Nova Scotia is not exactly a beacon of freedom these days. Now we have a report of a high school student suspended for wearing a t-shirt that expresses his faith. The shirt reads, Life is wasted without Jesus.
A rather benign, if contentious, message, the student, William Swiminer, is unwilling to back down. He is scheduled to return to school on Monday, and plans to wear the t-shirt again.
Now, you might be thinking that this silly suspension is the result of a blanket policy banning any religious clothing (not that that’d be constitutional). At the very least, you could think that Mr. Swiminer, while having his rights violated, at least received procedural fairness, being treated the same as any other t-shirt sporting believer would.
You’d be wrong. The school board, in fact, is proud of the arbitrary nature of their rules:
School board Supt. Nancy Pynch-Worthylake said the wording on the shirt is problematic because it is directed at the beliefs of others.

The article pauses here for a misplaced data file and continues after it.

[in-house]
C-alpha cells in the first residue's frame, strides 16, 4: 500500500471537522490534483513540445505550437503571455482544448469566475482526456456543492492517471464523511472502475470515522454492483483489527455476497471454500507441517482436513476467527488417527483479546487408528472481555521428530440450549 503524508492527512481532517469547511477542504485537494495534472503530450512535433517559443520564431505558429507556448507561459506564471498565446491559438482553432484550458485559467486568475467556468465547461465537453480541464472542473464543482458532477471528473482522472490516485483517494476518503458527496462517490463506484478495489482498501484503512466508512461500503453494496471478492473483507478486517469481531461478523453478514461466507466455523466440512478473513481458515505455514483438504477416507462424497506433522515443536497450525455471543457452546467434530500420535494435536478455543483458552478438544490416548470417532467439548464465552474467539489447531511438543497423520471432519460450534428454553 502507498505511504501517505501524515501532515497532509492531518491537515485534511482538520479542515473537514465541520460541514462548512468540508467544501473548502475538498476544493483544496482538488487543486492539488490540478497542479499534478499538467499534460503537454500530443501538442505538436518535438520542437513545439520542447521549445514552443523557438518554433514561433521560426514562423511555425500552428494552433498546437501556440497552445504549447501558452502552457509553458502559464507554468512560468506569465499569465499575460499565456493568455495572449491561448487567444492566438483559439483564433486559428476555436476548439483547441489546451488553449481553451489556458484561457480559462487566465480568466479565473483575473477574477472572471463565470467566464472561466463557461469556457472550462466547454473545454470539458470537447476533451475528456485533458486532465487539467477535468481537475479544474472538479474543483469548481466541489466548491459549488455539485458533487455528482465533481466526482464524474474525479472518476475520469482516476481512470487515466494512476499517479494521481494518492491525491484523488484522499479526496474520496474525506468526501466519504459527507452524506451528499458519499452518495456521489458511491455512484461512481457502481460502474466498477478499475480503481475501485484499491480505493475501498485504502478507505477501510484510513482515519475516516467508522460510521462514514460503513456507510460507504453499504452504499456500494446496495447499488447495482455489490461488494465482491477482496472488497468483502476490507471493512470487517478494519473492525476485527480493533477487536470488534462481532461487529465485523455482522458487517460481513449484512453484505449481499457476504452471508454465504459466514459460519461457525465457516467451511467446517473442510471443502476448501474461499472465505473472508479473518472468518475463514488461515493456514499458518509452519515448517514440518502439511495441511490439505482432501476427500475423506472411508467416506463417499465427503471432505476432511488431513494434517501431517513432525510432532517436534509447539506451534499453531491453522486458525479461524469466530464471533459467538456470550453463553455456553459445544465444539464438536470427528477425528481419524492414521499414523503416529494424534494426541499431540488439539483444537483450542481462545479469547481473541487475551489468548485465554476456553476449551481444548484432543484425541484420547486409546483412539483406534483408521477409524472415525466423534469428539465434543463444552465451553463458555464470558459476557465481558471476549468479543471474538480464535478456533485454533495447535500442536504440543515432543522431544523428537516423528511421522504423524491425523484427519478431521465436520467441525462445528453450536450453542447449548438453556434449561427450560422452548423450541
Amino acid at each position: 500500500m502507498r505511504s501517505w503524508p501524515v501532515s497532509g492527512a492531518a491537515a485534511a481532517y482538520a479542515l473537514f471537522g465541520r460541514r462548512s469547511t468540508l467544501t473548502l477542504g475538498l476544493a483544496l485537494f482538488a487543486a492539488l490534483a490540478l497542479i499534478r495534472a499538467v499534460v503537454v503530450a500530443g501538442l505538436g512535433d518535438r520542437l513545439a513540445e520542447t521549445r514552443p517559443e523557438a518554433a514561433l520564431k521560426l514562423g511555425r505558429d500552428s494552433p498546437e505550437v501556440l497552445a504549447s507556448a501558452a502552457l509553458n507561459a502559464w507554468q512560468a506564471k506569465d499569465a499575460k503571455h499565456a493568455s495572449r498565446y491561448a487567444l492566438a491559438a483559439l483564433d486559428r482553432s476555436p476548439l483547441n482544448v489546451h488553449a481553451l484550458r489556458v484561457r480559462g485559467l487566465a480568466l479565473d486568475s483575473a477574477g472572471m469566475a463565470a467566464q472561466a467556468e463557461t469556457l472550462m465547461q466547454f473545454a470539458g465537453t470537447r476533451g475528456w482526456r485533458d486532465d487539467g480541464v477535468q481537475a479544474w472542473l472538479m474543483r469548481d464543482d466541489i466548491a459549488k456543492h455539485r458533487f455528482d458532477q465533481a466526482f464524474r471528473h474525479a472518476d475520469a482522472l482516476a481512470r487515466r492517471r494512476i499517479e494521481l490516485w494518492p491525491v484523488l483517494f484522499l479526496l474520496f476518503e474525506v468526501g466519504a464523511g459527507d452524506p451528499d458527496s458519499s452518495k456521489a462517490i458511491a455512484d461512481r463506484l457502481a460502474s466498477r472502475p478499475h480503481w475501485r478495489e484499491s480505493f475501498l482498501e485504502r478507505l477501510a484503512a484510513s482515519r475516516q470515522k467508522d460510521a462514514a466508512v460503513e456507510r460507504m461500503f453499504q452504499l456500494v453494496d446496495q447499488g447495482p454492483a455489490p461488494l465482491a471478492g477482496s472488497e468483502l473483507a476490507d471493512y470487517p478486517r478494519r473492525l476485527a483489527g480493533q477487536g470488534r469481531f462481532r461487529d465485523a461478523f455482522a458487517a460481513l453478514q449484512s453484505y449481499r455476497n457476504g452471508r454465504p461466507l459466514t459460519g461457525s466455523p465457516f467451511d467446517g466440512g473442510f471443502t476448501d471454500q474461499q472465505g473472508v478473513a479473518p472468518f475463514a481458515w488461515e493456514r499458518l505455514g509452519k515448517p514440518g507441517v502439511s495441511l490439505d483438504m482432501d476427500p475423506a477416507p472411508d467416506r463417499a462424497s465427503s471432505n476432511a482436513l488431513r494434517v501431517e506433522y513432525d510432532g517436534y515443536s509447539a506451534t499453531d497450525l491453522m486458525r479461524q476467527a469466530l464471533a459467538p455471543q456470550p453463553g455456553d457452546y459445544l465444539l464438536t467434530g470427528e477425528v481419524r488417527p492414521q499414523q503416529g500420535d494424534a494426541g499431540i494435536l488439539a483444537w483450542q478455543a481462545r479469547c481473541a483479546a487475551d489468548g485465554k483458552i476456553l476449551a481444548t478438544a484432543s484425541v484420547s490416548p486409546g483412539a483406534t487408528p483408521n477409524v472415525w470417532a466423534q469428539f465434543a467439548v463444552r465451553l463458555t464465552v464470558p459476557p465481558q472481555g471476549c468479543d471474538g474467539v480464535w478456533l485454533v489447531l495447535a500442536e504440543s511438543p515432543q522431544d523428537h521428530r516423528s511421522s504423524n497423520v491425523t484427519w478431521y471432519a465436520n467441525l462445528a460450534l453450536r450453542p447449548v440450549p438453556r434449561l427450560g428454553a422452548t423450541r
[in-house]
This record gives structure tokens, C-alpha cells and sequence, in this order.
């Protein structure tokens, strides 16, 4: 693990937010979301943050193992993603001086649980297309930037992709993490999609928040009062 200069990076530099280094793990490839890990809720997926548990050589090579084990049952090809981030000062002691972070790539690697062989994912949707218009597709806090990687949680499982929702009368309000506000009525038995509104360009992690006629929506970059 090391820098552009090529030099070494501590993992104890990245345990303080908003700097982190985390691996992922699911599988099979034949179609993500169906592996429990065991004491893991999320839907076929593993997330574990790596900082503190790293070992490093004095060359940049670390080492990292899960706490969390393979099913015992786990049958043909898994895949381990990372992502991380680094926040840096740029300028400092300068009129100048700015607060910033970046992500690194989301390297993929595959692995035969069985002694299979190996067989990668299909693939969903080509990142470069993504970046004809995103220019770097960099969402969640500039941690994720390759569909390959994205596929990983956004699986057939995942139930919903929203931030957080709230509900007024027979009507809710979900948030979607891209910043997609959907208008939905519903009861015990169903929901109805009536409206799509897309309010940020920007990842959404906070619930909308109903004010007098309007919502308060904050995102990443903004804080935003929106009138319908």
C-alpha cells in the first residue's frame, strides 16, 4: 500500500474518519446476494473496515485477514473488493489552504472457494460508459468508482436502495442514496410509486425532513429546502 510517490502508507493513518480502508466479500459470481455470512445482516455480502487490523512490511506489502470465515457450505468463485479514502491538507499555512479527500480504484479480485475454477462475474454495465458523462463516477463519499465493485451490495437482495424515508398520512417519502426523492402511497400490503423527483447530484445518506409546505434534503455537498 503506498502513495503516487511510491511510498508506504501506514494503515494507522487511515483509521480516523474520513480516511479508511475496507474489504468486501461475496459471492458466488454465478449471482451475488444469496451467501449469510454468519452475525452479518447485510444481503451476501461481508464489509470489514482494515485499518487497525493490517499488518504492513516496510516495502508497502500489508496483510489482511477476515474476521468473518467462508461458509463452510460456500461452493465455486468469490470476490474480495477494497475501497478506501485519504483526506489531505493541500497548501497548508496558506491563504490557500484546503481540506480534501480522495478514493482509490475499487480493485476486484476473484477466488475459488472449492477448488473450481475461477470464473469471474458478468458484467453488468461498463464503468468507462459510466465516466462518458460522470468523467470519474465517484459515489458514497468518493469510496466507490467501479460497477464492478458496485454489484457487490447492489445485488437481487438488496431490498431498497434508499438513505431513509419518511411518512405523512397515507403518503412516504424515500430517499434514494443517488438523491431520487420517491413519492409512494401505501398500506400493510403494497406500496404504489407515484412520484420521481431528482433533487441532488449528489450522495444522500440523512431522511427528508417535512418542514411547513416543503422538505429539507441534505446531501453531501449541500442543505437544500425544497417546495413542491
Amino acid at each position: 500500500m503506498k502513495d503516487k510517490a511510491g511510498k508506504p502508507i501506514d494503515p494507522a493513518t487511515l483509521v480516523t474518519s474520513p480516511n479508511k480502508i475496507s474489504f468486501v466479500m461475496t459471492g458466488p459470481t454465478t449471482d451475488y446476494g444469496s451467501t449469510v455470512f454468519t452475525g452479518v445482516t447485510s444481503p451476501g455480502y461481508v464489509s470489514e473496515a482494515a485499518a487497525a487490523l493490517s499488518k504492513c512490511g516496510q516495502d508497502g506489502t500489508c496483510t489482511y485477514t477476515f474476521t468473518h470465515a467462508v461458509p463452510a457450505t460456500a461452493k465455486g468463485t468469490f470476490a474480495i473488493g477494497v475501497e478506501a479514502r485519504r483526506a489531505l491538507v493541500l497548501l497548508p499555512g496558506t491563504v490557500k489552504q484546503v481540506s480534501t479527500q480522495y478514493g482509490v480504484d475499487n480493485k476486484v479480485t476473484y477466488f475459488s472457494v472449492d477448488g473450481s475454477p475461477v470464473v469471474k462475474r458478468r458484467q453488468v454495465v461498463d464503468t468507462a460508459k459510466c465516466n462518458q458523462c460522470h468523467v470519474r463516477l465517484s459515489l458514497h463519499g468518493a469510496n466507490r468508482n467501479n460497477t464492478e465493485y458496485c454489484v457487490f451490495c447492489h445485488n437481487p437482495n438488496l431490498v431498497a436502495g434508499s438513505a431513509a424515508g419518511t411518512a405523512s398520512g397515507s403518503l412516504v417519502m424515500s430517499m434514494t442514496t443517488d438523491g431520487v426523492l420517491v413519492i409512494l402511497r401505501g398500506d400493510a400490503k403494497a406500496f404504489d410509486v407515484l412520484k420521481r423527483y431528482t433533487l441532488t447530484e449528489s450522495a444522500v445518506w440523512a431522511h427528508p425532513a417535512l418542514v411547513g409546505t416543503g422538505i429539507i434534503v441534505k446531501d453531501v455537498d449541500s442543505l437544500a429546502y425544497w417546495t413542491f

“If I have an expression that says ‘My life is enhanced with Jesus,’ then there’s no issue with that, everybody is able to quickly understand that that’s my opinion about my own belief,” she said.
“If the shirt were to say ‘Without Jesus, your life is a complete waste,’ then that’s clear that it is an opinion aimed at somebody else’s belief.”
Pynch-Worthylake said the school has spoken with Swinimer a number of times about the shirt, asking him not to wear it again.
That’s some nice hair-splitting Ms. Pynch-Worthylake is attempting, but it demonstrates an ignorance towards Mr. Swiminer’s faith. Christianity is, certainly, an incredibly personal faith, but it is not introverted and it is not weak. The message of the t-shirt is a universal declaration. It is unequivocal, but it is not pointed. It is evangelism, not proselytizing.
An educator would wise to learn the difference.